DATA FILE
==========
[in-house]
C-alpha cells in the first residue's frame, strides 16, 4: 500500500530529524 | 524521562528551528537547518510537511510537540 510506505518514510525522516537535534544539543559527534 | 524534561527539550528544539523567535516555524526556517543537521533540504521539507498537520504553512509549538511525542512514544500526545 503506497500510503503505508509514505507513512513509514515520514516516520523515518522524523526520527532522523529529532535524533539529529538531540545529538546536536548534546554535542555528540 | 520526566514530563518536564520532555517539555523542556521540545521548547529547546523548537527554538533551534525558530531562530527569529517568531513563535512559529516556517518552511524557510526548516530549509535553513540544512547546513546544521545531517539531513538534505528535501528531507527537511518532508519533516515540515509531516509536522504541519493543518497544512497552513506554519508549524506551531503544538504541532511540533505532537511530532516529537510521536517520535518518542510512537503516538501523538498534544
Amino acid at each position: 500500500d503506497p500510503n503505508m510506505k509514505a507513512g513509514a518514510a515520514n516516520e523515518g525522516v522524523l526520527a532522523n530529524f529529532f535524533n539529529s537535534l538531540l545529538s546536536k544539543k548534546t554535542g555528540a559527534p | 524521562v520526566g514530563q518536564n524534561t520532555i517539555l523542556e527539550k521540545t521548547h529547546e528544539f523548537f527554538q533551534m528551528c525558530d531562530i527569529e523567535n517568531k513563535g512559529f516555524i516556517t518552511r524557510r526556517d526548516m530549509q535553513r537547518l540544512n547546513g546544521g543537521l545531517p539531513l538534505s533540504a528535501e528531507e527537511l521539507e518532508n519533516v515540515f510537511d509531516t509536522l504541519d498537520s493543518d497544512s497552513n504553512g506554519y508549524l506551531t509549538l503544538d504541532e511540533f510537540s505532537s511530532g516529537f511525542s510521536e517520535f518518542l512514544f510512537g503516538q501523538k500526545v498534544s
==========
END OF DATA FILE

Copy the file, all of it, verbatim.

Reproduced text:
[in-house]
C-alpha cells in the first residue's frame, strides 16, 4: 500500500530529524 | 524521562528551528537547518510537511510537540 510506505518514510525522516537535534544539543559527534 | 524534561527539550528544539523567535516555524526556517543537521533540504521539507498537520504553512509549538511525542512514544500526545 503506497500510503503505508509514505507513512513509514515520514516516520523515518522524523526520527532522523529529532535524533539529529538531540545529538546536536548534546554535542555528540 | 520526566514530563518536564520532555517539555523542556521540545521548547529547546523548537527554538533551534525558530531562530527569529517568531513563535512559529516556517518552511524557510526548516530549509535553513540544512547546513546544521545531517539531513538534505528535501528531507527537511518532508519533516515540515509531516509536522504541519493543518497544512497552513506554519508549524506551531503544538504541532511540533505532537511530532516529537510521536517520535518518542510512537503516538501523538498534544
Amino acid at each position: 500500500d503506497p500510503n503505508m510506505k509514505a507513512g513509514a518514510a515520514n516516520e523515518g525522516v522524523l526520527a532522523n530529524f529529532f535524533n539529529s537535534l538531540l545529538s546536536k544539543k548534546t554535542g555528540a559527534p | 524521562v520526566g514530563q518536564n524534561t520532555i517539555l523542556e527539550k521540545t521548547h529547546e528544539f523548537f527554538q533551534m528551528c525558530d531562530i527569529e523567535n517568531k513563535g512559529f516555524i516556517t518552511r524557510r526556517d526548516m530549509q535553513r537547518l540544512n547546513g546544521g543537521l545531517p539531513l538534505s533540504a528535501e528531507e527537511l521539507e518532508n519533516v515540515f510537511d509531516t509536522l504541519d498537520s493543518d497544512s497552513n504553512g506554519y508549524l506551531t509549538l503544538d504541532e511540533f510537540s505532537s511530532g516529537f511525542s510521536e517520535f518518542l512514544f510512537g503516538q501523538k500526545v498534544s